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ORCID

https://orcid.org/0000-0001-5491-528X

Date of Award

Spring 5-15-2016

Author's School

Graduate School of Arts and Sciences

Author's Department

Biology & Biomedical Sciences (Molecular Cell Biology)

Degree Name

Doctor of Philosophy (PhD)

Degree Type

Dissertation

Abstract

Hematopoiesis is the process in which blood cells develop from hematopoietic stem and progenitor cells (HSPCs). In the healthy adult, the majority of HSPCs reside in specialized microenvironments surrounding the vasculature within the bone marrow, collectively referred to as the HSPC niche. In response to various forms of stimuli, including the administration of certain pharmacologic agents, the regulatory functions of niches are altered and allow HSPCs to exit the bone marrow and enter the periphery through a process known as mobilization. Granulocyte-colony stimulating factor (G-CSF) is the prototypic agent used clinically to mobilize HSPCs into the blood where they can be harvested for stem cell transplantation to treat a variety of hematologic conditions. However, the mechanisms by which G-CSF-induced signaling affect niche function to mobilize HSPCs are not completely understood.

Our lab has previously shown that G-CSF signaling in monocytic cells is sufficient to induce a normal mobilization response of HSPCs. We first focused on identifying which of the monocytic cell subtypes in the bone marrow monocytes, macrophages, and myeloid dendritic cells (MDCs) are targeted by G-CSF. We identified MDCs as a previously uncharacterized cell type that localizes to perivascular HSPC niches in the bone marrow. G-CSF treatment results in a marked loss of MDCs from the bone marrow. Moreover, conditional ablation of MDCs results in HSPC mobilization and suppresses CXCL12 expression in arteriolar endothelial cells, a key stromal cell type of the HSPC niche, indicating a novel role for MDCs in regulating HSPC niche function.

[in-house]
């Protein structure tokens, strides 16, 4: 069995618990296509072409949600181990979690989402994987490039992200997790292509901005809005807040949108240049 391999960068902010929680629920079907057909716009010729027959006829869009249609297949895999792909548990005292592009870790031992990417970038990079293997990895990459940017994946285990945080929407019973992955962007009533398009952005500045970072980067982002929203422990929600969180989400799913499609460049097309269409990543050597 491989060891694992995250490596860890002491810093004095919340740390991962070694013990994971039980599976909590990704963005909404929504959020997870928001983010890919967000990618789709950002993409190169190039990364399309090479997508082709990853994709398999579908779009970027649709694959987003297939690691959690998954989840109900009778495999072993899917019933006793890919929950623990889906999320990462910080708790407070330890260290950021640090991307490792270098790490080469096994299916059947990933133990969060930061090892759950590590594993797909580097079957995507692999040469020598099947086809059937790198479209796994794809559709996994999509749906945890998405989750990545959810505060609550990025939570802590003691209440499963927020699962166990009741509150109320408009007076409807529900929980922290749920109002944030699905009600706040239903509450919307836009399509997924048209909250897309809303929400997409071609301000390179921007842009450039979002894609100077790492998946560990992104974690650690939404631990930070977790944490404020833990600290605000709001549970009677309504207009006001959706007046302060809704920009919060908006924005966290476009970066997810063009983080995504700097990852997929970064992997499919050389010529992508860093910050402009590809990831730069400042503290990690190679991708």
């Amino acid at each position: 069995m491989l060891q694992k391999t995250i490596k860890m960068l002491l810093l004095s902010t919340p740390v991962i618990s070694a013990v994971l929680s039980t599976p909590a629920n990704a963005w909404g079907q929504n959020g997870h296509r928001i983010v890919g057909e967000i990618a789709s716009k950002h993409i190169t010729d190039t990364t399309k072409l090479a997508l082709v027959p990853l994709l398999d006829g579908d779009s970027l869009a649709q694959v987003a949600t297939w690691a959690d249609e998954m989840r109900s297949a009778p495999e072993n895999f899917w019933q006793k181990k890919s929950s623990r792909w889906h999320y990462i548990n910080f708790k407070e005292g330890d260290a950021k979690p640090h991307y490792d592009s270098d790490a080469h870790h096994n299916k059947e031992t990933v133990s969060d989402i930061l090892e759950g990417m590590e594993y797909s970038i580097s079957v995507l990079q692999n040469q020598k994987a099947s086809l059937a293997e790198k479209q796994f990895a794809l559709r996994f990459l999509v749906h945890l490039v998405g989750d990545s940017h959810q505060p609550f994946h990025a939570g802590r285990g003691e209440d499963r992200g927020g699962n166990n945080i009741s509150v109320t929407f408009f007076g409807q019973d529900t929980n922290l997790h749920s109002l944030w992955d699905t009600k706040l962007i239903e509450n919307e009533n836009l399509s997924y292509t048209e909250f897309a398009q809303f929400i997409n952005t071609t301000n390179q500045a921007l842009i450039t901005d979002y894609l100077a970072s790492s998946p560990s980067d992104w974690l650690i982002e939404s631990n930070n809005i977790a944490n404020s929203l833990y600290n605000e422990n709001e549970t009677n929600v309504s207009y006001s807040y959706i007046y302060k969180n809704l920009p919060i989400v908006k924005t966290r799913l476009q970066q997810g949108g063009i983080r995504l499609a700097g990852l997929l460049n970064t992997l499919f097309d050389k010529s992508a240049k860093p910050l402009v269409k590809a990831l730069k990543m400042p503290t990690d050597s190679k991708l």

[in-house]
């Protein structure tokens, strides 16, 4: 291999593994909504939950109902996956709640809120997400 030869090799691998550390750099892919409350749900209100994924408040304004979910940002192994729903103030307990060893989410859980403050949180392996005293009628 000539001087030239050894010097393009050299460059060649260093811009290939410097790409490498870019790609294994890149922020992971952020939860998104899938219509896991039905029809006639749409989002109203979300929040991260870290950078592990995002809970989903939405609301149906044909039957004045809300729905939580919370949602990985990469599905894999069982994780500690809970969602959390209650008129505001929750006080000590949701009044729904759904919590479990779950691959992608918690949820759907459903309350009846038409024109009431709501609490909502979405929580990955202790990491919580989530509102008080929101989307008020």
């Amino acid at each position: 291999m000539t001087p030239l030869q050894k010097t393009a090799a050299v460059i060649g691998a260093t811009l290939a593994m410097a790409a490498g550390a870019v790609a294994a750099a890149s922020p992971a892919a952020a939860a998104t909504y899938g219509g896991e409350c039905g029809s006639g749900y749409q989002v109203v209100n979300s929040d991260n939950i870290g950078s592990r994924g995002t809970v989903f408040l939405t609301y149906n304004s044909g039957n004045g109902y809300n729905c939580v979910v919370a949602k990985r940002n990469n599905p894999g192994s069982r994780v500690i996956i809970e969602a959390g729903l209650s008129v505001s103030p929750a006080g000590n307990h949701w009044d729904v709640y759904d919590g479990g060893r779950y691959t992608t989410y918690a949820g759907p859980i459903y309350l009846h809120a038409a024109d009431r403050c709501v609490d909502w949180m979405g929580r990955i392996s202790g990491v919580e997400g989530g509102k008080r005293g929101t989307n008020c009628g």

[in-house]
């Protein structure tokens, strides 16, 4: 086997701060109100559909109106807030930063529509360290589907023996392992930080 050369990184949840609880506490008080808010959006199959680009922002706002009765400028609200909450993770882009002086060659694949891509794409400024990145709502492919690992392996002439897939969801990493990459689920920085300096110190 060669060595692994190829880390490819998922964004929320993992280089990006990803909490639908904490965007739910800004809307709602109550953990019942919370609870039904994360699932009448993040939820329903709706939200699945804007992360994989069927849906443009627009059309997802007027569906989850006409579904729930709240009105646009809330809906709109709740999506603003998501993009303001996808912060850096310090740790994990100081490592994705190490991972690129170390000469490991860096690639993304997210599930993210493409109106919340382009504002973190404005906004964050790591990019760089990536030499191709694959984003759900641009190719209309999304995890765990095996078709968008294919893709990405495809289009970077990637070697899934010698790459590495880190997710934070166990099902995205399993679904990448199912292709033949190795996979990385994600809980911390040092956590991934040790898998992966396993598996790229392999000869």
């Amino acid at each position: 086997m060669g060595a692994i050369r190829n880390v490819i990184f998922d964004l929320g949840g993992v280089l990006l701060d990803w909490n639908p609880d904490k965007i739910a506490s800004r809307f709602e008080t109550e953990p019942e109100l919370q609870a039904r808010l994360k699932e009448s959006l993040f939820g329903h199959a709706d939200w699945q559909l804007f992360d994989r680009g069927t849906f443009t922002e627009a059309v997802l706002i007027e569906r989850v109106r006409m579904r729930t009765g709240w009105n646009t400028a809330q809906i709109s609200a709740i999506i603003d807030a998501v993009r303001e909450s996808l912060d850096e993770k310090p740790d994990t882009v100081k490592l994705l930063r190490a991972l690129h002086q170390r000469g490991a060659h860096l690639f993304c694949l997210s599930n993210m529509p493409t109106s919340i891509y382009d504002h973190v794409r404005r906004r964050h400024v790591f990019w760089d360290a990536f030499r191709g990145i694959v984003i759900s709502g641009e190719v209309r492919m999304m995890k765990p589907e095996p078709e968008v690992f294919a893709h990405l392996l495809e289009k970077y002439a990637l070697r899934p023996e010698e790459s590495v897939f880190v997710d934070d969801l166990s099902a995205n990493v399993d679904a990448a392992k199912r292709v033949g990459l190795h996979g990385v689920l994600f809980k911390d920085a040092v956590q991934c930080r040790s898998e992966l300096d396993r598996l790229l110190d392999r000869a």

Our preliminary data suggests that monocyte-lineage activation of TGF- signaling in the bone marrow may mediate G-CSFs effects on bone marrow stromal cells. To test this hypothesis, we conditionally deleted Tgfbr2 from bone marrow mesenchymal progenitors and found altered hematopoiesis and stromal cell architecture. Further work will be required to fully characterize the changes in the stromal cell development in the marrow, how these changes alter the HSPC niche, and how they affect HSPC maintenance.

Language

English (en)

Chair and Committee

Daniel C. Link

Committee Members

Khunghee Choi, Roberto Civitelli, Timothy J. Ley, Fanxin Long,

Comments

Permanent URL: https://doi.org/10.7936/K71R6NSK

Available for download on Friday, May 15, 2116

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